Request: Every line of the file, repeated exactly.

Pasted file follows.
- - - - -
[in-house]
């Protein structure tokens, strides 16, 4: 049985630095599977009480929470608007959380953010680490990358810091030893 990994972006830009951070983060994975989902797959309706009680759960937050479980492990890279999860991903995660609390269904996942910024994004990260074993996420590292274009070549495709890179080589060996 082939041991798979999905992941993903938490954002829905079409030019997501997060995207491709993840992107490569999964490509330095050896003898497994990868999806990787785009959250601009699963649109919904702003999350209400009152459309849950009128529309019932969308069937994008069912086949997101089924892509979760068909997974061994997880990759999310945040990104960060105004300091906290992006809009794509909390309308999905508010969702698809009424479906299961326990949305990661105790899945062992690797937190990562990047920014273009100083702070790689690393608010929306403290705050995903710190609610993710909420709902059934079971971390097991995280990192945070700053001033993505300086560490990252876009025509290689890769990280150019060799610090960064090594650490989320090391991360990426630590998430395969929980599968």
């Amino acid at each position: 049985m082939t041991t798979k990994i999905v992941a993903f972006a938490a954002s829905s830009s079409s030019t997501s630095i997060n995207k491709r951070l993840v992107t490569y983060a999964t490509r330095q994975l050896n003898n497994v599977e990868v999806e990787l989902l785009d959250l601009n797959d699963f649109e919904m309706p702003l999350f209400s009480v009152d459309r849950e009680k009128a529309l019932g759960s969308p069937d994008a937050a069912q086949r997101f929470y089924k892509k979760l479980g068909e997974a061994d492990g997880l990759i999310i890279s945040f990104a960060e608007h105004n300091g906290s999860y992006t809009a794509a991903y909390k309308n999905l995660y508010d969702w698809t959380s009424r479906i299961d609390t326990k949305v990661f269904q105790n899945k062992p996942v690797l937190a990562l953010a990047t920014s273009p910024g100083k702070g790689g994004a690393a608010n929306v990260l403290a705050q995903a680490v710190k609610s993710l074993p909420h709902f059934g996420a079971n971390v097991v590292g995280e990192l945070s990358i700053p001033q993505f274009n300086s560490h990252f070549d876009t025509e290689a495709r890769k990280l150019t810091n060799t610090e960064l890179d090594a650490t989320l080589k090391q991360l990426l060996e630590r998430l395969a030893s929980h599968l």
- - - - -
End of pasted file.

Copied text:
[in-house]
């Protein structure tokens, strides 16, 4: 049985630095599977009480929470608007959380953010680490990358810091030893 990994972006830009951070983060994975989902797959309706009680759960937050479980492990890279999860991903995660609390269904996942910024994004990260074993996420590292274009070549495709890179080589060996 082939041991798979999905992941993903938490954002829905079409030019997501997060995207491709993840992107490569999964490509330095050896003898497994990868999806990787785009959250601009699963649109919904702003999350209400009152459309849950009128529309019932969308069937994008069912086949997101089924892509979760068909997974061994997880990759999310945040990104960060105004300091906290992006809009794509909390309308999905508010969702698809009424479906299961326990949305990661105790899945062992690797937190990562990047920014273009100083702070790689690393608010929306403290705050995903710190609610993710909420709902059934079971971390097991995280990192945070700053001033993505300086560490990252876009025509290689890769990280150019060799610090960064090594650490989320090391991360990426630590998430395969929980599968």
């Amino acid at each position: 049985m082939t041991t798979k990994i999905v992941a993903f972006a938490a954002s829905s830009s079409s030019t997501s630095i997060n995207k491709r951070l993840v992107t490569y983060a999964t490509r330095q994975l050896n003898n497994v599977e990868v999806e990787l989902l785009d959250l601009n797959d699963f649109e919904m309706p702003l999350f209400s009480v009152d459309r849950e009680k009128a529309l019932g759960s969308p069937d994008a937050a069912q086949r997101f929470y089924k892509k979760l479980g068909e997974a061994d492990g997880l990759i999310i890279s945040f990104a960060e608007h105004n300091g906290s999860y992006t809009a794509a991903y909390k309308n999905l995660y508010d969702w698809t959380s009424r479906i299961d609390t326990k949305v990661f269904q105790n899945k062992p996942v690797l937190a990562l953010a990047t920014s273009p910024g100083k702070g790689g994004a690393a608010n929306v990260l403290a705050q995903a680490v710190k609610s993710l074993p909420h709902f059934g996420a079971n971390v097991v590292g995280e990192l945070s990358i700053p001033q993505f274009n300086s560490h990252f070549d876009t025509e290689a495709r890769k990280l150019t810091n060799t610090e960064l890179d090594a650490t989320l080589k090391q991360l990426l060996e630590r998430l395969a030893s929980h599968l």